Our Latest News

Cockle Creek bridge update

12/08/2014

Work is progressing on construction of a new bridge at Cockle Creek. The photo shows the strengthening works completed on the existing bridge, new piles and head stock for the replacement bridge, and the excavator preparing for new piles to be driven.More

Replacement of Cockle Creek bridge

09/07/2014

Visitors to Cockle Creek in Tasmania's Far South are advised that the Cockle Creek bridge will be closed from approximately 14 July to the end of August 2014, while the old bridge is removed and a replacement bridge is constructed.More

Firewood theft can be costly

08/07/2014

The Parks and Wildlife Service (PWS) is warning that unlawfully cutting trees for firewood on reserved land can be a costly exercise and that remote cameras are being used to catch offenders.More

Ben Lomond National Park

Introduction

Ben Lomond Icon


Please note that Parks Pass purchase arrangements on Ben Lomond have changed. Please refer to the public notice in
this link for detailed information.

For the latest road and snow conditions, go to the Ben Lomond Committee website http://benlomond.org.au/news/


The magnificent mountain of Ben Lomond with its imposing and precipitous cliffs is visible over much of the northern midlands of Tasmania. The plateau is roughly 14 kilometres in length, 6 kilometres wide and is in excess of 1300 metres in height. A summit on the plateau named Legges Tor is the second highest point in Tasmania (1572 metres).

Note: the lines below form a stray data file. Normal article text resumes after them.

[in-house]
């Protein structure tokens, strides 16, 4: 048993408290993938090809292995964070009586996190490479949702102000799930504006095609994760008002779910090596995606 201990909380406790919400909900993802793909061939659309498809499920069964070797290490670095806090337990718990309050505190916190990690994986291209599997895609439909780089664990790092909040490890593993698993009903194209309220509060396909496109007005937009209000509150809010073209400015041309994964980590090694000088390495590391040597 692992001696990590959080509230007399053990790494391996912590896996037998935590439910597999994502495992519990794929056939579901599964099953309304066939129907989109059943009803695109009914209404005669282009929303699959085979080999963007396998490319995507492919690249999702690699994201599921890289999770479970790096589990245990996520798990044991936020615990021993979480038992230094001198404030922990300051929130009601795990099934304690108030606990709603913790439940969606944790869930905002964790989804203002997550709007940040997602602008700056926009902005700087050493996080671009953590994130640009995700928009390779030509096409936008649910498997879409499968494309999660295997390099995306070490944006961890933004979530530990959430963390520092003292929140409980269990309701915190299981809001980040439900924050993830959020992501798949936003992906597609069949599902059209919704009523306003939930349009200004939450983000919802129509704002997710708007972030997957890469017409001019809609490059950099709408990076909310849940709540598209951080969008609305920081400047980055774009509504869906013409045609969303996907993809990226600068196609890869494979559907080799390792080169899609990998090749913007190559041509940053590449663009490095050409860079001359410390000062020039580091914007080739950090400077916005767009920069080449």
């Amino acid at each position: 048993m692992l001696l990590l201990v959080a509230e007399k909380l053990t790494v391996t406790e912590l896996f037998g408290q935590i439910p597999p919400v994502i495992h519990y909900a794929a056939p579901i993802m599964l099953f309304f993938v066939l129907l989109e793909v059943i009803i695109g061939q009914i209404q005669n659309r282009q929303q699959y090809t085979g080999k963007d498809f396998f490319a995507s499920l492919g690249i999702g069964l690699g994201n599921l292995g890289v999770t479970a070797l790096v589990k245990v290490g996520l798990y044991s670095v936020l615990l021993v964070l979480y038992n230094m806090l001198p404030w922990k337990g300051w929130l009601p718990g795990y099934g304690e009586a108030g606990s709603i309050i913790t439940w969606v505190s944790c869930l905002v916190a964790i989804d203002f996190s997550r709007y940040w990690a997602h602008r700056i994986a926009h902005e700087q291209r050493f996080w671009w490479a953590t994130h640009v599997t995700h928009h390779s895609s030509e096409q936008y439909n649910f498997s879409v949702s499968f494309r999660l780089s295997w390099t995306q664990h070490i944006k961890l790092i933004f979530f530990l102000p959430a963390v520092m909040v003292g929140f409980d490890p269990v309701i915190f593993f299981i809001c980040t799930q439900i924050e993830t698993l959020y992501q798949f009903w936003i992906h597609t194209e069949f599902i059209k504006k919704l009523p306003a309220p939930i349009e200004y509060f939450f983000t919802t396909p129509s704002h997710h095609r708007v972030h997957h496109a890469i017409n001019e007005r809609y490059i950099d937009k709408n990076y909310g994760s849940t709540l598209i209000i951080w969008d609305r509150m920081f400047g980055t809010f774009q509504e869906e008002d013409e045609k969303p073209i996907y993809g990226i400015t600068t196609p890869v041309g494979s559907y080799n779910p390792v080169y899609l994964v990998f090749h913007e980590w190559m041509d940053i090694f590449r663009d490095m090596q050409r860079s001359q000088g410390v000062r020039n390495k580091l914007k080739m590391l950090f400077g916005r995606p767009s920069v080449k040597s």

Ben Lomond offers a full range of Snow experiences, whether its skiing or snow boarding, tobogganing or even just seeing the snow the mountain has all you need. Ben Lomond Snow Field is Tasmania's only snowfield which offers some of the facilities expected of a contemporary operation. For the latest snow reports, where to stay, what to bring and even how to join up to one of the many lodges on the mountain visit benlomond.org.au.

The Ben Lomond National Park is invaluable for the conservation of the flora communities and species diversity of Tasmania's alpine areas. The area consists of an outstanding variety of glacial and periglacial features which are considered of national significance.